The homeless population in Laguna shares the desire for a safe place to sleep, adequate food, and better medical and mental health services, according to a Mission Hospital survey.
In all, 55 face-to-face surveys were completed among the homeless in Laguna Beach, 20% of whom grew up in town. Twenty-two of the interviewees were residents of Friendship Shelter, and 36 were “unsheltered,” sleeping in parks and on beaches or other public property before the ACT V haven was opened. Responses to the survey on their needs differed between the two groups.
One need will be addressed starting Monday.
“We will be providing the sack lunches at ACT V,” hospital Healthy Communities Manager George Avial said Wednesday at a public presentation of the survey findings.
The contents will have to pass muster with the hospital nutritionist.
Kathryn Doe, who attended the presentation, said it would be better to include food the homeless will eat rather than what the nutritionist thinks would be good for them.
The assessment of the needs of the homeless was conducted concurrently with the telephone interviews of the general population, which resulted in 401 completed assessments.
About three-quarters of the unsheltered rated local programs and shelters for the homeless as poor or at best fair, with the caveat that the survey was conducted before ACT V was operational.
Only 23% of Friendship Shelter residents gave homeless programs a bad rating. However, 41% of the general population perceived the programs as fair or poor.
Forty-seven percent of the 36 unsheltered homeless interviewed reported having family in town. Fifty-five percent of those living at Friendship Shelter have family here.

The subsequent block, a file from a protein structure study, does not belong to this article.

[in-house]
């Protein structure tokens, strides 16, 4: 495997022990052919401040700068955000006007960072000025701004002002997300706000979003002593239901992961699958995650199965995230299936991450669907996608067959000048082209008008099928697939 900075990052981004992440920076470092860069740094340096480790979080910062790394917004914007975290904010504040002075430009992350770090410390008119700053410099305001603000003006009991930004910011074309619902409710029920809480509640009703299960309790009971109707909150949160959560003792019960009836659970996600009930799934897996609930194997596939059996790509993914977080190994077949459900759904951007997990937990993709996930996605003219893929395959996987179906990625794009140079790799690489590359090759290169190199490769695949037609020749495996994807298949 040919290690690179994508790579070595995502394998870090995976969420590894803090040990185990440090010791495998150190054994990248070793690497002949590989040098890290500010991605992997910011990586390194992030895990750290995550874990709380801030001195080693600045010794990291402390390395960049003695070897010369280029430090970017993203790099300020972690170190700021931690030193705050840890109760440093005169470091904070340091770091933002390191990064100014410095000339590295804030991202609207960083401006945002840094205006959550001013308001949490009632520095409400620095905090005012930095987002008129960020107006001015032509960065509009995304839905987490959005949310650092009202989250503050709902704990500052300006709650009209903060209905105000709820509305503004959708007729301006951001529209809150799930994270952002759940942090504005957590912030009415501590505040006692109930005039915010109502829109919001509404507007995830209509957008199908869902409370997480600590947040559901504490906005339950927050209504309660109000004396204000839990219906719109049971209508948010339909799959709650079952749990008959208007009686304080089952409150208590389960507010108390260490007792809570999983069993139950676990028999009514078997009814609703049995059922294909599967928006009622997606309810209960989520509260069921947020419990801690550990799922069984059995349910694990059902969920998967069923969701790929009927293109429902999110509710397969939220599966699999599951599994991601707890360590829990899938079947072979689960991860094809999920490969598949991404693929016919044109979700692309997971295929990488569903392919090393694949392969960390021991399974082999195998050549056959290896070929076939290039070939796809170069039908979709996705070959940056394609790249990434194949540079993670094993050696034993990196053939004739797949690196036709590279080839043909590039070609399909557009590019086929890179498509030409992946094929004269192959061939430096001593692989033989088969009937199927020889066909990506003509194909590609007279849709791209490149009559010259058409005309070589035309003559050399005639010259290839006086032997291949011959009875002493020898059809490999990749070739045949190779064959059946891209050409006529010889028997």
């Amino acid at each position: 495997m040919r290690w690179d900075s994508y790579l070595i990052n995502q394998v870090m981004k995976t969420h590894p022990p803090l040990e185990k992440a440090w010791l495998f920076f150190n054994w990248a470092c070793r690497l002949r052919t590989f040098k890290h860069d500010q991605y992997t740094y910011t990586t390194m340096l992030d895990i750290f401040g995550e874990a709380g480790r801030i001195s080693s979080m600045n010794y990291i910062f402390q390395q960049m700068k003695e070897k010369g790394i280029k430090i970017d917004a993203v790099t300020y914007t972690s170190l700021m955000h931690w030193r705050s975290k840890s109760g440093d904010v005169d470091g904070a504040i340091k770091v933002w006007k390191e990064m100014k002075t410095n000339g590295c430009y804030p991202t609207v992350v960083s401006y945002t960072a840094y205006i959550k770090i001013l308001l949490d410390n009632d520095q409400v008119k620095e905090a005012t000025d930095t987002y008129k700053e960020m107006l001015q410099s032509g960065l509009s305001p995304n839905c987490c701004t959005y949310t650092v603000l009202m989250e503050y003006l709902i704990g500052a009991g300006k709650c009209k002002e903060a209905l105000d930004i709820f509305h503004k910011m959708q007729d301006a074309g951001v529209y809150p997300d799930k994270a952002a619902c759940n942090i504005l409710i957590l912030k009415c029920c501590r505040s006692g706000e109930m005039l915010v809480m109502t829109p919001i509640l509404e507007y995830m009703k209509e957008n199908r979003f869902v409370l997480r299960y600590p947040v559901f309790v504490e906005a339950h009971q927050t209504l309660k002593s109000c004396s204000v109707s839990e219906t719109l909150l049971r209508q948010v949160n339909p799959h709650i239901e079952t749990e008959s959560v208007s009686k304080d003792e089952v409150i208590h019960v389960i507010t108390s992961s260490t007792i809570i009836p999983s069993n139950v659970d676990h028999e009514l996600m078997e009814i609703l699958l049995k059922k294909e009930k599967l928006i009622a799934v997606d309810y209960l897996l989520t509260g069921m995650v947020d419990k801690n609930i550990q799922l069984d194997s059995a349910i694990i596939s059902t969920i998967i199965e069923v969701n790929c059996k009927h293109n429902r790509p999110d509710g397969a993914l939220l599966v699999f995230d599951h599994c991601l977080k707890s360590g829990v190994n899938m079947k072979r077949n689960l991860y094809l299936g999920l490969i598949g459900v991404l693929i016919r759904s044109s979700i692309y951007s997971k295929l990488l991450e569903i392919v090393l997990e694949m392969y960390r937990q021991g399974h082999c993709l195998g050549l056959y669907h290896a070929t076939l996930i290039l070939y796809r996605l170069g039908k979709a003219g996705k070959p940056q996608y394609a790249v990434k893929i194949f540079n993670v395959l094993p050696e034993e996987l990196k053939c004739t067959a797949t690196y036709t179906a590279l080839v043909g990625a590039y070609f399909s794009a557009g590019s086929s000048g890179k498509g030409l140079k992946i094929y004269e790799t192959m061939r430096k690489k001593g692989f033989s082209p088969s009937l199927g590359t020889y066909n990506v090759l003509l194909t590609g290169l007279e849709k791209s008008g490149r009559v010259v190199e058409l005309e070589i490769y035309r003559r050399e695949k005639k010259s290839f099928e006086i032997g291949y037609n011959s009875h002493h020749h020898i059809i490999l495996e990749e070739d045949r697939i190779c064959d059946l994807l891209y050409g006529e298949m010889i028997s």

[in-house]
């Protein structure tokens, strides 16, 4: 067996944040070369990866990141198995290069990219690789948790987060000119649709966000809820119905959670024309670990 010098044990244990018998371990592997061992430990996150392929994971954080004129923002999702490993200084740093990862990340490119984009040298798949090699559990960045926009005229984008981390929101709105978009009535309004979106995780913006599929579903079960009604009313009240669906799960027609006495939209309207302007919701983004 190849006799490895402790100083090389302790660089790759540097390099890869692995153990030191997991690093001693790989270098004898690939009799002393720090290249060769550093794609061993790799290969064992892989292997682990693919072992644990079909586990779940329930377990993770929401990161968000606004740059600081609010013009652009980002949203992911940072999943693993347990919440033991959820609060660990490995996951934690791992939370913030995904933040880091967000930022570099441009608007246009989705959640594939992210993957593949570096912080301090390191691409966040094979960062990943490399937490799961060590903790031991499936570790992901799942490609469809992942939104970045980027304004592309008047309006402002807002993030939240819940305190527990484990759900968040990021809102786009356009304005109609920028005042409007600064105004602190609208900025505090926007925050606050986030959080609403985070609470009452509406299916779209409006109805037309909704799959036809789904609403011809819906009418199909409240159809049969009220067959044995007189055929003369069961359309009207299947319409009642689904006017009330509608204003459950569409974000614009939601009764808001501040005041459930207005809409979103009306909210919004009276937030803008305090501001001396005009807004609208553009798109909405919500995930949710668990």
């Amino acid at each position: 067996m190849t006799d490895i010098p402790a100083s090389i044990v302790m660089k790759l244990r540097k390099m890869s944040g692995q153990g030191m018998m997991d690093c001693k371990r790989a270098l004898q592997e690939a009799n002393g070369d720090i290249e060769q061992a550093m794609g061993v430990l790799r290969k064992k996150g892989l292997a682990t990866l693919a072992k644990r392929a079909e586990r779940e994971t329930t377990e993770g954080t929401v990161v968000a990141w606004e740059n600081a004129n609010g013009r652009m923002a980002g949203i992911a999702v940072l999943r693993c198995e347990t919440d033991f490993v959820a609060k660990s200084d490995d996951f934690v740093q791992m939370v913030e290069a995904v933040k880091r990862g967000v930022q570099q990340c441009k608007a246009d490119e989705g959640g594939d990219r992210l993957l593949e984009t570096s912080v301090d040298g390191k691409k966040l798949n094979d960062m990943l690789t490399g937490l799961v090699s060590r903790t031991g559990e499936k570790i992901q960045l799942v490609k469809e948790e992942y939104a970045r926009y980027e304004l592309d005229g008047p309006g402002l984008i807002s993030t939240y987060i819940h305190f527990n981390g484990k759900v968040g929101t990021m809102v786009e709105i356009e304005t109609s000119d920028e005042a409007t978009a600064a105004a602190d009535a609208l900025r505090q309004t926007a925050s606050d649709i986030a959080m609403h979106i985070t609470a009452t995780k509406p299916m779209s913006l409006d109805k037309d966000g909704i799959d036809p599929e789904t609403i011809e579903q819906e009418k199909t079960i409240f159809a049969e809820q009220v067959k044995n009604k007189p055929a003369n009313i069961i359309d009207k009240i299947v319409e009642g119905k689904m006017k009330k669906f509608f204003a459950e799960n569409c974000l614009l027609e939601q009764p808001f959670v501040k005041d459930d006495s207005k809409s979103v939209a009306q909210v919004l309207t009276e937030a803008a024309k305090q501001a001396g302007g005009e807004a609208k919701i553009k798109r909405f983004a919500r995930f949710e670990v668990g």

Ninety percent of the unsheltered homeless came to Laguna from other parts of Orange County, and 70% were homeless before arriving here. Forty-three percent came to town within the six months prior to the survey.
Seventy-five percent of Friendship Shelter residents came from Orange County, and 76% were homeless before being accepted at the shelter. Fifty-five percent of the residents came to town within the last six months before the survey — 12% higher than the unsheltered homeless.
And 55% of them have family in town, 8% more than the unsheltered.
Friendship Shelter residents rated health care and medication as the top need, followed by sleeping arrangements, housing, jobs and dental care. The street population interviewed before ACT V opened put sleeping space at the top of their needs. Jobs came second, followed by housing and transportation.
The survey found the primary reasons for homelessness are job loss, family issues and health problems.
Laguna’s unsheltered population at the time of the survey had been homeless for a median of almost 16 months, meaning as many were homeless for less than 16 months as for more than 16 months. Friendship Shelter residents were homeless for nine months.
Twelve percent of the unsheltered reported having jobs. More than twice that many living in Friendship Shelter had jobs.
Fifty-one percent of unsheltered responders to the survey rated their overall health as poor or fair, and 34% said their mental health was poor or fair, topped by the 35% of Friendship Shelter residents who reported poor or fair mental health.
As expected, the general population had a much lower poor or fair mental or physical health rating, 8% each.
Areas of opportunity for the hospital identified by the survey included health insurance, primary medical care, substance abuse and safety.
Sixty-six percent of the homeless interviewed reported being the victim of a violent crime within the past year, compared with 1% of general population.